Featured Campaign: The Land Water Conservation Fund (LWCF) has protected Florida Panther habitat along with many other valuable ecosystems across the United States for over 50 years. On October 1 congress allowed these funds to run out, leaving all of these vital ecosystems vulnerable, and the future of Florida Panthers in serious peril. This program does not cost taxpayers any money as its paid for with oil and gas company drilling revenues. Sign your name on this letter, leaving your zip code, and the Nature Conservancy will urge your congressman and senators to take action.
4. Eliminate rat poisons Anticoagulants and other rat poisons are inhumane. They kill thousands of non-target animals each year, including cougars. Tell your friends, family, and neighbors about the dangerous consequences of rat poisons used in and around their homes. Distribute outreach materialswidely, and write articles for your homeowner’s association and community newspaper. Help spread the word to your local schools.
Go to the Urban Carnivores website for excellent information about the effects of rodenticides on cougars and other wildlife.
Featured Campaign:Wildlife are being poisoned at alarming rates in California from rodent poisons. These poisons are often found in bait boxes placed around residential and commercial properties. Several mountain lions have already died in California as a result. National Park Service researchers in 2015 documented the presence of rodenticide compounds in 12 of 13 mountain lions they tested, including a 3-month-old kitten. If passed, Bill AB 2422 would make California the first state to ban any rat poisons that are deemed a "rampant threat" to pets and wildlife. To follow this campaign, or learn more about rat poisons, check out the RATS (Raptors Are The Solution) website.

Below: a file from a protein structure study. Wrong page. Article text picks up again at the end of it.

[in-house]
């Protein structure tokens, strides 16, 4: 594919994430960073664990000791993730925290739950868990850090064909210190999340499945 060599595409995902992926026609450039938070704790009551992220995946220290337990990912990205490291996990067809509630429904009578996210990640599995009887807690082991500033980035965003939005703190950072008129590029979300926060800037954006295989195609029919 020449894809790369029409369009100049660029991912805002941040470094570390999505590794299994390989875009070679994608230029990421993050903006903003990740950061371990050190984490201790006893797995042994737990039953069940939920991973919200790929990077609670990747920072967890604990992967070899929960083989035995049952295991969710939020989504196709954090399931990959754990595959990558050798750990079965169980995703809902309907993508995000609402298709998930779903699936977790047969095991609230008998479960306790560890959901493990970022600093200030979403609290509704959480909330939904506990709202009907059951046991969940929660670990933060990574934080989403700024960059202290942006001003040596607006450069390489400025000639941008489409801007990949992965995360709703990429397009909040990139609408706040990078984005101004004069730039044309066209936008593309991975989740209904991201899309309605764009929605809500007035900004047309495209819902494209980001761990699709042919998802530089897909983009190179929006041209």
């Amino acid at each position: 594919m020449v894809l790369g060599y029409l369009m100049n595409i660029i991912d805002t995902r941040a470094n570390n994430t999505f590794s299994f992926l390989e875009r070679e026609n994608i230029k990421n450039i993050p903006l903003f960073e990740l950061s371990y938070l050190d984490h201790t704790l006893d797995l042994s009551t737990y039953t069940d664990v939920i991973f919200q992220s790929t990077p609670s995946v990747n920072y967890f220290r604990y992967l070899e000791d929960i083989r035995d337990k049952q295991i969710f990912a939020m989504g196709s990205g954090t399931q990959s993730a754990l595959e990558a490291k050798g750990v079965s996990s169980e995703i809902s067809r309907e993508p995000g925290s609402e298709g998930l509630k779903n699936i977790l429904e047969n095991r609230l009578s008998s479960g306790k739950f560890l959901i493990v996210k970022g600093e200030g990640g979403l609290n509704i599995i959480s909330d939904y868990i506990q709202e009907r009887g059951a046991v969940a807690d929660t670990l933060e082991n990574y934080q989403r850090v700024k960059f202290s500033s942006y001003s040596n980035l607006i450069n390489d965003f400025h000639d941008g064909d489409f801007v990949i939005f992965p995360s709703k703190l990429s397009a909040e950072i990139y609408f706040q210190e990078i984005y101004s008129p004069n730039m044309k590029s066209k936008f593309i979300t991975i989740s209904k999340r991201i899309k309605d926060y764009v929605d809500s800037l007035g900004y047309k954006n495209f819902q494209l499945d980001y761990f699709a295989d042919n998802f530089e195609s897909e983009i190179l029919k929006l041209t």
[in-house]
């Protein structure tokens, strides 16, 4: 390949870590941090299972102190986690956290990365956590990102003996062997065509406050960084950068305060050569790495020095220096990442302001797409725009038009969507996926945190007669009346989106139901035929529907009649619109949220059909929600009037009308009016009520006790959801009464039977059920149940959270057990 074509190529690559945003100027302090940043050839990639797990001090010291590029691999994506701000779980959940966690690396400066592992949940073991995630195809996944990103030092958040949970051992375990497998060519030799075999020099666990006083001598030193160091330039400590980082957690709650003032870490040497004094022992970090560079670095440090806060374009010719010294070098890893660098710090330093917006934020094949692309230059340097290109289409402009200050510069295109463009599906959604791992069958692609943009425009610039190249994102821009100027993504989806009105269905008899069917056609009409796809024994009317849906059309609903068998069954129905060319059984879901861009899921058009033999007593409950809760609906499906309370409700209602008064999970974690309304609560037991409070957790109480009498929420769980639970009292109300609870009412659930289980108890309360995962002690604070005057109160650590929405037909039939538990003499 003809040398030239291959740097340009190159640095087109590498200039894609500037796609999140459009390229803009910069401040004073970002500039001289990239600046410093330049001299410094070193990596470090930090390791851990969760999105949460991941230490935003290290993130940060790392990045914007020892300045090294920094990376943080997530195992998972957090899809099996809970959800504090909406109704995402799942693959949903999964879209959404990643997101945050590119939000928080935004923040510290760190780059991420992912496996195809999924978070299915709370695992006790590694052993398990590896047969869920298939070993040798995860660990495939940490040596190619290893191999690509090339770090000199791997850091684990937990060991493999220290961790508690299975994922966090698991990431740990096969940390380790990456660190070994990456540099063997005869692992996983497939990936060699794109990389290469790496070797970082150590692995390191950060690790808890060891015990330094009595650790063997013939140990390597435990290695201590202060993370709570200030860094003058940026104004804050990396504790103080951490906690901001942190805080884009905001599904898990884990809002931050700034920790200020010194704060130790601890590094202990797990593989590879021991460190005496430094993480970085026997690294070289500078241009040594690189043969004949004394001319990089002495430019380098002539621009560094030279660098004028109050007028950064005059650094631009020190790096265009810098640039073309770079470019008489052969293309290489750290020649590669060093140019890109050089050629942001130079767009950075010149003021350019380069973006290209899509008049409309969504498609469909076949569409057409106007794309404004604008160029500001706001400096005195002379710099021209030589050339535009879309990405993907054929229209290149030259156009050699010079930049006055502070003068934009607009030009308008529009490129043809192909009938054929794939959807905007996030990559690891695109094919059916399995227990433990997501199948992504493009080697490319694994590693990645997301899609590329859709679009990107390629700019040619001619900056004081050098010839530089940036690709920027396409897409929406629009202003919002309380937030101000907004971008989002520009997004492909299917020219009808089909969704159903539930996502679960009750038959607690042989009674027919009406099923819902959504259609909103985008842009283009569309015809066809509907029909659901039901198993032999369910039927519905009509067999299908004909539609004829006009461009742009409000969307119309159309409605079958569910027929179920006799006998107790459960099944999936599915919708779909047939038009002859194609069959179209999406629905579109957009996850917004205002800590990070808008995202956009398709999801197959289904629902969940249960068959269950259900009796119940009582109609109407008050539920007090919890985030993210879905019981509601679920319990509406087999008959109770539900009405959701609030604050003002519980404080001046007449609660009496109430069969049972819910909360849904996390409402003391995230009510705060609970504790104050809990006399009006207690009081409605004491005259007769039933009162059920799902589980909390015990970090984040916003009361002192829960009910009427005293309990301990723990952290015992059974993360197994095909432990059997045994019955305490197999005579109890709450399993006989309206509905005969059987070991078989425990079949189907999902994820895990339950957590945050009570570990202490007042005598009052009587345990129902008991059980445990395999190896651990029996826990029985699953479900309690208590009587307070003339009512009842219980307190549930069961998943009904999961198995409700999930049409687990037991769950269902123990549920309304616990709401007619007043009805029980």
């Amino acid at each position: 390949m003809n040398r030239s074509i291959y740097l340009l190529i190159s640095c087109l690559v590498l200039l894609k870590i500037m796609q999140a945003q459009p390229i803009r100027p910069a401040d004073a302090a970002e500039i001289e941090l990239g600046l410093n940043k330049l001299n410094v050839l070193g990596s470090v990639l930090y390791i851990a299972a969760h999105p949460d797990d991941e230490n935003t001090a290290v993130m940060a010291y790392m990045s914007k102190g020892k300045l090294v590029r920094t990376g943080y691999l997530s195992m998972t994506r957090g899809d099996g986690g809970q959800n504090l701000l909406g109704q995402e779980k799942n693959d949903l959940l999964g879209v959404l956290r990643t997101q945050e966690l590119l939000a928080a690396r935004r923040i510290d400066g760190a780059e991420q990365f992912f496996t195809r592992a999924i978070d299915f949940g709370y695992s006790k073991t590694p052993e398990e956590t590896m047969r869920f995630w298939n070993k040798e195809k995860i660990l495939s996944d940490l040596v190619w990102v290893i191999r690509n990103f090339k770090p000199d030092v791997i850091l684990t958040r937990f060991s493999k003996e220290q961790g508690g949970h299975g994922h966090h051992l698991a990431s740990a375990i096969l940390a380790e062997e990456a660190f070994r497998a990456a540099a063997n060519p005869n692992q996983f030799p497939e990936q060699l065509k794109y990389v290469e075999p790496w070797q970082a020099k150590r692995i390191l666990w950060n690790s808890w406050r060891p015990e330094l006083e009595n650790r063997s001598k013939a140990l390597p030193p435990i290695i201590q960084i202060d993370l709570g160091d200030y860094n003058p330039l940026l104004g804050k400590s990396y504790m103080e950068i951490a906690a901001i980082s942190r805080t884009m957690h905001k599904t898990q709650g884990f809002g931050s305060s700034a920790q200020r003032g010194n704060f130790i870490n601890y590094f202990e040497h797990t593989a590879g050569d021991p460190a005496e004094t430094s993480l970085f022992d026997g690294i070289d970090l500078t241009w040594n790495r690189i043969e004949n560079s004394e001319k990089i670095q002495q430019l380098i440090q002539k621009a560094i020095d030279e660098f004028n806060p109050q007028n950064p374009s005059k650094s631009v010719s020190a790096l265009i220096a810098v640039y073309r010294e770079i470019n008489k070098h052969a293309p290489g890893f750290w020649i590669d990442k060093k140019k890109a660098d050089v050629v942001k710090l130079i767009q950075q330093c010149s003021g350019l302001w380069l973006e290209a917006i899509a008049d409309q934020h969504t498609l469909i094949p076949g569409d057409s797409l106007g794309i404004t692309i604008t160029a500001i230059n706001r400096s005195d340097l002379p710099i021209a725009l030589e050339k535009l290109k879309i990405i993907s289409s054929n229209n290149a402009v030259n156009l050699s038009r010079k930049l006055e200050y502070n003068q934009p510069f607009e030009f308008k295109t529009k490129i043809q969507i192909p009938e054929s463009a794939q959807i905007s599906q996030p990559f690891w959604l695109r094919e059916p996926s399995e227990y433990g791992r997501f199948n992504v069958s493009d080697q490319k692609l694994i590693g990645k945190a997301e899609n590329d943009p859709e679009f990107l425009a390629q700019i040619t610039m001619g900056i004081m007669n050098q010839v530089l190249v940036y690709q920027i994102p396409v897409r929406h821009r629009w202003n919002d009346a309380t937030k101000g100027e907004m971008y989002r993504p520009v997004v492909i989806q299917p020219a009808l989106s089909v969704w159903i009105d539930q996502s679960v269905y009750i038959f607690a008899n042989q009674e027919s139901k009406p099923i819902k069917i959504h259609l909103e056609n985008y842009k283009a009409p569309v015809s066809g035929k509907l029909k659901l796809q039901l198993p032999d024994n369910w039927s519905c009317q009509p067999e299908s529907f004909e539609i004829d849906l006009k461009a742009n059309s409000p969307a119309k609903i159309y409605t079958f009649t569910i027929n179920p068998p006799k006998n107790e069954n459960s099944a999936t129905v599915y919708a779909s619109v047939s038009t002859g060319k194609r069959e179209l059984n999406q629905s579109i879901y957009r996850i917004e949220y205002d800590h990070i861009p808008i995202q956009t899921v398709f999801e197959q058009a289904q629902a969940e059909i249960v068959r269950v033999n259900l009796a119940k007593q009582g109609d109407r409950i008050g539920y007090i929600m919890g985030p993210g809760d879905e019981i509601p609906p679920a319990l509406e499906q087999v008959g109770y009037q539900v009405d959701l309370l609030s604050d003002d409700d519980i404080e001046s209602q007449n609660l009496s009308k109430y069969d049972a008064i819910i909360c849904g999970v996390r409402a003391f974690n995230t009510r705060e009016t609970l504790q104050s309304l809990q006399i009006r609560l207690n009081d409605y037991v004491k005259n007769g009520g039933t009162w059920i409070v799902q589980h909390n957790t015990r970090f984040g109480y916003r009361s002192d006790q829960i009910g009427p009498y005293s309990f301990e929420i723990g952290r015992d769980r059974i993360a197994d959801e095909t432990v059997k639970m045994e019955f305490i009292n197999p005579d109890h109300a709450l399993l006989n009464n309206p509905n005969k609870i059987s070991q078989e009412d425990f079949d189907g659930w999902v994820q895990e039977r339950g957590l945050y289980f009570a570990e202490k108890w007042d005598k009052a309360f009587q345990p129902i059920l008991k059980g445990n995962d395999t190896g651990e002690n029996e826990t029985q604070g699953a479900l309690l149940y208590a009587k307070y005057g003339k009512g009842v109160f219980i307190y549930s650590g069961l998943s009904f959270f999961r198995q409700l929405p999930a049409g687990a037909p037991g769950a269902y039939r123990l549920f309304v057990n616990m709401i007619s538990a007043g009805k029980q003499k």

5. Show your support for current national legislation You can help promote and enhance our nation’s conservation efforts and ensure the long-term health of fish and wildlife throughout the country, right now, through the allocation of $1.3 billion annually in existing revenue from oil and gas royalties to the Wildlife Conservation Restoration Program.
Featured Campaign: Recovering America’s Wildlife Act (H.R. 4647) In early December 2017 two U.S. representatives introduced a bipartisan House bill to dedicate $1.3 billion annually (earned from oil and gas royalties) to strengthen and support a broad range of wildlife conservation plans and initiatives for public access to open space. The U.S. Fish and Wildlife Service has led successful conservation movements when proper resources were available. This bill aims to reduce the number of extinction events in upcoming years and to preserve more open space for generations to come. Many groups of animals are at risk. See the chart for more information. To promote this legislation, contact your congressional representative and express your support. You can call or use the Act Now link provided by the National Wildlife Federation to send an automatically generated email.
WildFutures, a project of Earth Island Institute 2150 Allston Way, Suite 460 Berkeley, CA 94704 firstname.lastname@example.org